Unveiled at the 2017 North American International Auto Show, the Stinger made a bold first impression. The Stinger is entering the final stages of its rigorous test and development regime before going on sale later this year. The test program carried out worldwide, on-road and on-track will ensure the car has the performance, reliability and dynamic sophistication to match its striking fastback design.
To meet this brief, Kia’s engineers developed two different types of suspension. Every Stinger is suspended by MacPherson struts at the front, and fully-independent multi-link suspension at the rear. However, the ‘clean sheet’ approach to the car’s development has allowed engineers to create both a traditional passive setup, and a new adaptive system — Dynamic Stability Damping Control (DSDC). DSDC adapts the stroke length of the shock absorbers on the move, and is controlled by acceleration, braking and steering sensors.
Drivers can change the characteristics of the Stinger’s shock absorbers. Using the Stinger’s Drive Mode Selector system, drivers have a choice of two damping force levels: ‘Normal’ and ‘Sport’. In ‘Normal’ mode, low levels of damping force enable maximum cruising comfort. While the suspension continues to firm up slightly under heavy cornering in ‘Normal’, the effect is less pronounced than in ‘Sport’ mode. The driver’s choice, ‘Sport’ provides more powerful damping force under all conditions, shortening the stroke of the shock absorbers to provide greater body control and handling agility during more spirited driving. DSDC will be fitted as standard to 3.3-litre V6 Stinger models.
Producing 370ps, the Kia Stinger’s 3.3-litre twin-turbo V6 enables the car to accelerate from 0-to-100kph in just 4.9 seconds, making it the fastest-accelerating production Kia ever. Its high-performance brakes needed to be equal to the task.
Targeting the highest braking performance of any Kia to date, engineers subjected the Stinger to a variety of high-speed braking tests. A rigorous range of braking challenges was devised, taking brake testers to the famous Großglockner High Alpine Road in the Austrian Alps for constant downhill brake testing. Private test facilities in Northern Germany and Eastern Spain, as well as the Nürburgring, were also used.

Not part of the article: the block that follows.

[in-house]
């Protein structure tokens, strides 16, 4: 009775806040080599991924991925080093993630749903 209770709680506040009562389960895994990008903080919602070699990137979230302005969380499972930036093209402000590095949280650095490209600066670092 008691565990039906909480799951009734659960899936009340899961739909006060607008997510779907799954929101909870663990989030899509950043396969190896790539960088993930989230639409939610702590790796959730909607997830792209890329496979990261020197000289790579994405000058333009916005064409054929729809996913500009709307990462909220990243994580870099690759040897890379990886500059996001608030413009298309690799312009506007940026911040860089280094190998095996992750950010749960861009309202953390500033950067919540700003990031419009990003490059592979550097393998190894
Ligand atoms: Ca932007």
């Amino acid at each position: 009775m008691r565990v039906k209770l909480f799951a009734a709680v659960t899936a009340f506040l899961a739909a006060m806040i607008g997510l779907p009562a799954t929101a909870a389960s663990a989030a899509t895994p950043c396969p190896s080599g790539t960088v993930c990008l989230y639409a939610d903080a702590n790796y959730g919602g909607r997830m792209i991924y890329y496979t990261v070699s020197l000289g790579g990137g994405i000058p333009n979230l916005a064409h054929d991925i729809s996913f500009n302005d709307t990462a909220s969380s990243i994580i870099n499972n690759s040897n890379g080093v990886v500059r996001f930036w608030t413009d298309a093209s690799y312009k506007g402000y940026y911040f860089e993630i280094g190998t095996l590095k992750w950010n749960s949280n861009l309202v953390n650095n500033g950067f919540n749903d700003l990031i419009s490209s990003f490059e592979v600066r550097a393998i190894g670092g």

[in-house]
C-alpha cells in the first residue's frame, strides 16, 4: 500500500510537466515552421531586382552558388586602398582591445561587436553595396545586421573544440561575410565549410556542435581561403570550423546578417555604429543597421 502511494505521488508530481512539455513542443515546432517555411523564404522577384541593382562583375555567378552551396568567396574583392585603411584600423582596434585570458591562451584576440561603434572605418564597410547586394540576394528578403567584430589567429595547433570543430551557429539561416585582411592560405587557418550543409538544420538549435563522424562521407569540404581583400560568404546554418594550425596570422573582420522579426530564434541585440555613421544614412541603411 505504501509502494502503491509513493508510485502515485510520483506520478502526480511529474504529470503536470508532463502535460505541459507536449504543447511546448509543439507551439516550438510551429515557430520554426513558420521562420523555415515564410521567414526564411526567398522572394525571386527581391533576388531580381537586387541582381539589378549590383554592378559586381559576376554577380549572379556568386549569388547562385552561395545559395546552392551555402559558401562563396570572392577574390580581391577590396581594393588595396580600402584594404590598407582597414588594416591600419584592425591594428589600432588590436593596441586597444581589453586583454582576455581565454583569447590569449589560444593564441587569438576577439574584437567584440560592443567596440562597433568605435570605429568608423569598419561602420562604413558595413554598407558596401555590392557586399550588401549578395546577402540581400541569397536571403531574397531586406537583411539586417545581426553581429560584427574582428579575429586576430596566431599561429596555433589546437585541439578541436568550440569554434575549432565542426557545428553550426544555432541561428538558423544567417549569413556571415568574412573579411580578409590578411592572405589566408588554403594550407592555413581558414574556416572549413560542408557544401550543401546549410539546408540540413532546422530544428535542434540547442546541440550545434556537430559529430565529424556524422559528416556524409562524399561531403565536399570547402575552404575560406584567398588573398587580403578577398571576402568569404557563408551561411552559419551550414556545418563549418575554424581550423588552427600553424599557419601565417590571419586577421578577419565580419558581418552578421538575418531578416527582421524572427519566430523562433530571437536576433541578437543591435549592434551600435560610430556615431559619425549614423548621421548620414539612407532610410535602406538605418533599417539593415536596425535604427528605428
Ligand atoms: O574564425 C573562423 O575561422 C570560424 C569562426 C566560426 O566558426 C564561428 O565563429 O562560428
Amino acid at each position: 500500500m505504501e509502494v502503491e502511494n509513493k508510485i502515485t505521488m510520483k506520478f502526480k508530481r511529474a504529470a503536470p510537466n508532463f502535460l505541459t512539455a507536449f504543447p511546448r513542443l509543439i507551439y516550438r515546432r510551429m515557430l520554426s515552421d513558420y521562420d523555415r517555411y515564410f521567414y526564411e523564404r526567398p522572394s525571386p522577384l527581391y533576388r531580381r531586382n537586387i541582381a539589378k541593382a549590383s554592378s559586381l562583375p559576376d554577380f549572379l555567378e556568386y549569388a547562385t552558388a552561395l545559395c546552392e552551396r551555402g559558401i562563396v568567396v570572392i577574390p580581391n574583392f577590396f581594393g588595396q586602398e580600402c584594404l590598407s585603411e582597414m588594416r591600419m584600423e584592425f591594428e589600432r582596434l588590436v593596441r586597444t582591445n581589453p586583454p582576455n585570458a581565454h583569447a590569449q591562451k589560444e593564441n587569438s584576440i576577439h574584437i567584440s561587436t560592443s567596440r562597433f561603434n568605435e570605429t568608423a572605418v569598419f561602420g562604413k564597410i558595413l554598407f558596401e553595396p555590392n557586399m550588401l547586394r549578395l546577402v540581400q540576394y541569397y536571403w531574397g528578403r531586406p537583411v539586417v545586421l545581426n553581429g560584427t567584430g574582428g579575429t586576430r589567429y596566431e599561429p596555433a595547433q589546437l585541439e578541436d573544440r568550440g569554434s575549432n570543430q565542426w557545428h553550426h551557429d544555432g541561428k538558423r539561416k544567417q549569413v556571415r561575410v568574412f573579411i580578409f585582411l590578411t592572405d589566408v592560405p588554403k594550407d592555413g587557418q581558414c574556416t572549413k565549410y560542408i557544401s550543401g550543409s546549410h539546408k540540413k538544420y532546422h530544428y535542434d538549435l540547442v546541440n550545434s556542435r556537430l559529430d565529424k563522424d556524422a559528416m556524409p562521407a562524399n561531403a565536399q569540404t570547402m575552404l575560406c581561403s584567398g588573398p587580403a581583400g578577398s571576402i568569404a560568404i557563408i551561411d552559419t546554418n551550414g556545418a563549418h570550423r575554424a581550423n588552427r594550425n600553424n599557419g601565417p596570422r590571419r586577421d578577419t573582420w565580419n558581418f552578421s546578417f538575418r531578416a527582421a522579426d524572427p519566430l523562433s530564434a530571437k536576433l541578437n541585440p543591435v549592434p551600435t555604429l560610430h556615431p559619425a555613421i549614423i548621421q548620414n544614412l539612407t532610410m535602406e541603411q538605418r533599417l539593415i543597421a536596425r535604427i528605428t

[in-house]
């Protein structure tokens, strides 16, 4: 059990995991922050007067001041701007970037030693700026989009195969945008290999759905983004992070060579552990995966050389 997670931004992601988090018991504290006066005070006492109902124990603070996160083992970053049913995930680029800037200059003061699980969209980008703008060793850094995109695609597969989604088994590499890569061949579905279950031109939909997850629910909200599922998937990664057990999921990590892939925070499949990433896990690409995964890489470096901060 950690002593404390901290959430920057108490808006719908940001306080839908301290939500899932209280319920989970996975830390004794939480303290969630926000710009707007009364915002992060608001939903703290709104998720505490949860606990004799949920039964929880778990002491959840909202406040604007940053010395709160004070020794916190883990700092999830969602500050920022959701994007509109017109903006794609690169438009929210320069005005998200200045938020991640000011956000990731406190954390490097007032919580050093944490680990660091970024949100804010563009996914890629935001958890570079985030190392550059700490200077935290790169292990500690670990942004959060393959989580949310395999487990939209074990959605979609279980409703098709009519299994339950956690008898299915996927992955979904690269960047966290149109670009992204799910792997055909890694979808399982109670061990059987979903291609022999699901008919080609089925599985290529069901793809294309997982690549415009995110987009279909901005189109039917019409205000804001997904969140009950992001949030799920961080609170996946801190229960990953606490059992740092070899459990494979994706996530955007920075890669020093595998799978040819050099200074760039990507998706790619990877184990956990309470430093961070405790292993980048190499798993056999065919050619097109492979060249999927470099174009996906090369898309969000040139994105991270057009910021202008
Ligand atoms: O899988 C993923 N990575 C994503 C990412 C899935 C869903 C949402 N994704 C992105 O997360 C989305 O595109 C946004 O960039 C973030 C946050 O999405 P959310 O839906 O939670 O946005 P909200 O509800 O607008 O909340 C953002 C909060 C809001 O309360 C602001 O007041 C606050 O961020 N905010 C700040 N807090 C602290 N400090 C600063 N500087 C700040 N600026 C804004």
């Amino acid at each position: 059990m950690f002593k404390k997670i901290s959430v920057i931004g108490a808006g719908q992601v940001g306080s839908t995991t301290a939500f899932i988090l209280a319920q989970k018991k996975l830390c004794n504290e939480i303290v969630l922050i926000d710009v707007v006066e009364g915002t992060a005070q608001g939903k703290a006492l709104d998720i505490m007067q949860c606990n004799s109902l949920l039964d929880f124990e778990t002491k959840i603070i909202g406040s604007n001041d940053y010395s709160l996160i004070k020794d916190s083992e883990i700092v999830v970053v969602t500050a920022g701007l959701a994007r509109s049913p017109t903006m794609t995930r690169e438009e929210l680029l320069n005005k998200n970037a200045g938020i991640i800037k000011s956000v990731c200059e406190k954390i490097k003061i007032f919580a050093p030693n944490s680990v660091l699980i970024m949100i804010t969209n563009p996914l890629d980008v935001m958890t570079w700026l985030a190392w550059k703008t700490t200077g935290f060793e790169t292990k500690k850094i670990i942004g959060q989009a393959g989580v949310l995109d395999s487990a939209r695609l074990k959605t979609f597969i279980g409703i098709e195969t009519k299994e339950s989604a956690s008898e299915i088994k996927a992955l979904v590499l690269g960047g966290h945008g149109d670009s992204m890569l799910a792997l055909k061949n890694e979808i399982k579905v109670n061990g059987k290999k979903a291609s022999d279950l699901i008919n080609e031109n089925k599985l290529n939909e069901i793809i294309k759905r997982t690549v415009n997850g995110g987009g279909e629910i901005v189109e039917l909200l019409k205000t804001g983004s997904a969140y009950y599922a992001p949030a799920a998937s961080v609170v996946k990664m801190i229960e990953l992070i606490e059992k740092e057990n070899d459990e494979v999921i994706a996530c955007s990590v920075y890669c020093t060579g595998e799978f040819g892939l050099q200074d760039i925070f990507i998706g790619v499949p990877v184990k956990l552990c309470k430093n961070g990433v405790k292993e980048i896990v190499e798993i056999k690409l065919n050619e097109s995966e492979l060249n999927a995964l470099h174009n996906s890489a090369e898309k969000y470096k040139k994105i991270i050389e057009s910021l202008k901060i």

High-powered 3.3-litre Stinger models feature a new braking system developed in collaboration with Brembo. The 18-inch Brembo disc brakes are designed specifically to meet the demands of the engine’s higher power output. Holed and grooved, the brakes offer high heat capacity and reduced fade levels under heavy use. They’re paired with the most powerful calipers ever found on a Kia.
Like every Kia, the Stinger is undergoing a full, rigorous testing regime to ensure it is as reliable for owners as it is entertaining for drivers. While the Nürburgring Nordschleife has played a key role in establishing the Stinger’s dynamic character, Kia’s testing facility at the ‘Green Hell’ also sees every car tested for quality and reliability.
Each development car is being put through a minimum of 10,000 km — 480 laps — of high-stress driving around the Nordschleife. Widely regarded as the ultimate proving ground, the circuit has 73 corners, a 300-metre difference in height between the highest and lowest points of the circuit, and gradients of up to 17%. The constant combination of hard acceleration, rapid deceleration, heavy cornering, and changing surfaces and camber offers an unrivalled test of dynamic prowess. This distance covered during the Stinger’s development is equivalent to over 160,000 km of on-road testing.
Beyond the Nürburgring, testing for the Stinger was carried out globally, with over 1.1 million km of durability testing carried out around the world equivalent to approximately 27 circulations of the Earth around the Equator.